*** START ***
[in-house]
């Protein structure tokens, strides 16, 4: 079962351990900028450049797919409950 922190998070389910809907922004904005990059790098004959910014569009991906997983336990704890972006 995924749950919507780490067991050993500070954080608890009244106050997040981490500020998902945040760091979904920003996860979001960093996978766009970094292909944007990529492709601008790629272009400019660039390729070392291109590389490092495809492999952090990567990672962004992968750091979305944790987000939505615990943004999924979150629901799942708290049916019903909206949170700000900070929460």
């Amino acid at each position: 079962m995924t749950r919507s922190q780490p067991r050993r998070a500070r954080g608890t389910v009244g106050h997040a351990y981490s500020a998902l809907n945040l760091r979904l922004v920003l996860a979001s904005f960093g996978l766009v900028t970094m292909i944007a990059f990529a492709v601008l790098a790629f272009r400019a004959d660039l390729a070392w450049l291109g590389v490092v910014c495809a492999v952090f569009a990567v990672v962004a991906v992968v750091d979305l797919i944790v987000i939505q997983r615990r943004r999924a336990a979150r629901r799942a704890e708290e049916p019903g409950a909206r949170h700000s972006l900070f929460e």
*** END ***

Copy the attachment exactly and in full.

[in-house]
């Protein structure tokens, strides 16, 4: 079962351990900028450049797919409950 922190998070389910809907922004904005990059790098004959910014569009991906997983336990704890972006 995924749950919507780490067991050993500070954080608890009244106050997040981490500020998902945040760091979904920003996860979001960093996978766009970094292909944007990529492709601008790629272009400019660039390729070392291109590389490092495809492999952090990567990672962004992968750091979305944790987000939505615990943004999924979150629901799942708290049916019903909206949170700000900070929460």
């Amino acid at each position: 079962m995924t749950r919507s922190q780490p067991r050993r998070a500070r954080g608890t389910v009244g106050h997040a351990y981490s500020a998902l809907n945040l760091r979904l922004v920003l996860a979001s904005f960093g996978l766009v900028t970094m292909i944007a990059f990529a492709v601008l790098a790629f272009r400019a004959d660039l390729a070392w450049l291109g590389v490092v910014c495809a492999v952090f569009a990567v990672v962004a991906v992968v750091d979305l797919i944790v987000i939505q997983r615990r943004r999924a336990a979150r629901r799942a704890e708290e049916p019903g409950a909206r949170h700000s972006l900070f929460e």